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PEOPLE Top 5 are the most-viewed stories on the site over the past three days, updated every 60 minutes
- November 27, 2000
- Vol. 54
- No. 22
Can You Say Internet?
Mister Rogers Leaves His TV Show After 32 Years to Write Books and Expand a Web Site
But even in Mr. Rogers's cozy world, change is inevitable. On Dec. 5 four-time Emmy winner Rogers, 72, will tape his last show. "I've felt for a long time that the best thing we could do was develop a library of tapes that can be seen over and over," Rogers told the Pittsburgh Post-Gazette, his hometown paper. "I really feel we have accomplished our mission." Adds longtime pal Bob "Captain Kangaroo" Keeshan: "It's a rigorous schedule. Fred does so much of the conceptual work."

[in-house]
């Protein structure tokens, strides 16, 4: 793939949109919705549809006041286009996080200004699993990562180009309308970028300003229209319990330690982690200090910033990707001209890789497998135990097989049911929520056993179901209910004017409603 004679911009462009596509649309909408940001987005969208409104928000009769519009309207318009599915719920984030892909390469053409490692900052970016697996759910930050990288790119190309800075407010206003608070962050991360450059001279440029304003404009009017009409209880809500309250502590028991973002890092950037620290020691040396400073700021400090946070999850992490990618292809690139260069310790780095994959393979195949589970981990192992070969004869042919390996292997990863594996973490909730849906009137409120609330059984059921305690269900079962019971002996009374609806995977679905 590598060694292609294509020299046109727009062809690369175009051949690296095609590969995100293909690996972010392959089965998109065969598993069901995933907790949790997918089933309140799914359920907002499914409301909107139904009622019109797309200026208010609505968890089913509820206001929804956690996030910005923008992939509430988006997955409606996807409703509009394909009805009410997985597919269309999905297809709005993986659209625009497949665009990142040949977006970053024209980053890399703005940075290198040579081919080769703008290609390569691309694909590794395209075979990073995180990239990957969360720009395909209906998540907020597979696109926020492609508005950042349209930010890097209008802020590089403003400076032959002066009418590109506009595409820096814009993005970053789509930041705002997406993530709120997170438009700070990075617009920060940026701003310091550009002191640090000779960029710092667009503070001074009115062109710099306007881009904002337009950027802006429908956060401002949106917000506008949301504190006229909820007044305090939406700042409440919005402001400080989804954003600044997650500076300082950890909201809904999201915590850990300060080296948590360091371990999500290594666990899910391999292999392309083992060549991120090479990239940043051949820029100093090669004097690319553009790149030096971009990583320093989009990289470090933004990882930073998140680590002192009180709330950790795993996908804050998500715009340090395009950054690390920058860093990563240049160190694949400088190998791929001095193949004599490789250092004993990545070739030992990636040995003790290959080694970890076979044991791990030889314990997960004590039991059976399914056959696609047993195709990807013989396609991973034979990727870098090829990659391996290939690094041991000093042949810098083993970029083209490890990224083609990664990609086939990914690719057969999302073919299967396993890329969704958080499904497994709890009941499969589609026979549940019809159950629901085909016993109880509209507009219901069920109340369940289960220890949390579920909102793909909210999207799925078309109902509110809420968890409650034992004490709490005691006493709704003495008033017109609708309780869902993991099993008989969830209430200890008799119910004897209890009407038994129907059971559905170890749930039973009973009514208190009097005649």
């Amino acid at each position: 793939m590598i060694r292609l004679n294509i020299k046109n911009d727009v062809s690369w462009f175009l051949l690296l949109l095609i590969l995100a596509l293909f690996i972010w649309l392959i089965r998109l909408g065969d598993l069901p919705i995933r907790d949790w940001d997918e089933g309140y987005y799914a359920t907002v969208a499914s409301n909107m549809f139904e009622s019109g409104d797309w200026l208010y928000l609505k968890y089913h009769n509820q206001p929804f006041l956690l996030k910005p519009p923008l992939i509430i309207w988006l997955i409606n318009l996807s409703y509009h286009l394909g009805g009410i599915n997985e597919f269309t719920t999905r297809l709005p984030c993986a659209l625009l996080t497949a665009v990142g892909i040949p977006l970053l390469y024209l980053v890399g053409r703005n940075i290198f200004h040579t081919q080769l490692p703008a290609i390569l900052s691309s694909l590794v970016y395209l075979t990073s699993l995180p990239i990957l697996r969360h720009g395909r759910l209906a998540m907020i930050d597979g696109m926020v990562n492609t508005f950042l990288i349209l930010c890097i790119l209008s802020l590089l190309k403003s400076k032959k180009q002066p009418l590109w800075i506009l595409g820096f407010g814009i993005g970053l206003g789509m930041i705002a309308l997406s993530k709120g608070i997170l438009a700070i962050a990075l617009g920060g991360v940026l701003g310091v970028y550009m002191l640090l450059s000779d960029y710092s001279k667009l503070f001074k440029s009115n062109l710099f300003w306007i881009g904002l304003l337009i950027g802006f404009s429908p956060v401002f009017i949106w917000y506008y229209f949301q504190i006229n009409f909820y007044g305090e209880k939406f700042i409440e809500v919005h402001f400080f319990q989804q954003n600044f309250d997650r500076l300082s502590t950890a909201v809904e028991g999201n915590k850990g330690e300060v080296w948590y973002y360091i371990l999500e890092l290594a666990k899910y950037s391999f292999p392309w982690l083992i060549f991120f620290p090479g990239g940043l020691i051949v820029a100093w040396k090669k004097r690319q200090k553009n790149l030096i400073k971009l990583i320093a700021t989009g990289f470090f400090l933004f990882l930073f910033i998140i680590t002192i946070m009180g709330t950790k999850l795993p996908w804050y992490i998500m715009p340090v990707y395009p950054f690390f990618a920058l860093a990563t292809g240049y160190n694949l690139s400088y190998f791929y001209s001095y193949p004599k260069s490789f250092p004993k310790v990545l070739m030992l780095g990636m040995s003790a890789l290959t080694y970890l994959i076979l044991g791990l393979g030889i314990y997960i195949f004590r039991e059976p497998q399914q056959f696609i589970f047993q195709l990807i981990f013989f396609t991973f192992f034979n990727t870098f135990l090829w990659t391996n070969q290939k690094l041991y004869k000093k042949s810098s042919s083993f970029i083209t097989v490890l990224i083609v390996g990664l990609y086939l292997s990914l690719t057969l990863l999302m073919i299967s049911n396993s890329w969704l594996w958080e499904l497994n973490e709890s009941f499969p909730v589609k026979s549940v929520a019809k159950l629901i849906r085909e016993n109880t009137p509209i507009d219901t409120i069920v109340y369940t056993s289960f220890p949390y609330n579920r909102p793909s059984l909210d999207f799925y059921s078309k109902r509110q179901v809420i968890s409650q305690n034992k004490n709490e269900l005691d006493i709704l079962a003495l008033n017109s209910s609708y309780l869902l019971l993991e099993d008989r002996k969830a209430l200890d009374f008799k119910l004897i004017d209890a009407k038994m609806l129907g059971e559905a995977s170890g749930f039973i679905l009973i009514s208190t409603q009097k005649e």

Whether addressing tots' fears of disappearing down the bathtub hole or their pain over a death, Rogers, an ordained Presbyterian minister, always came across as genuine and accepting. "He was more like a friend," says Ashley Olsen, half of TV's wundertwins and one of millions of kids who grew up finding comfort in his low-key lessons.
Millions more still will. After the final episode airs in August, PBS will continue showing reruns indefinitely. And Rogers, who is married to concert pianist Joanne Byrd, 72, and has two grown sons, plans to pen more children's books and expand a Web site that showcases his parenting advice. Still, he will be missed. "There's a gentleness and a decency about Fred Rogers," says Michael Loman, executive producer of Sesame Street. "In today's complex world, that's I not so easily found."
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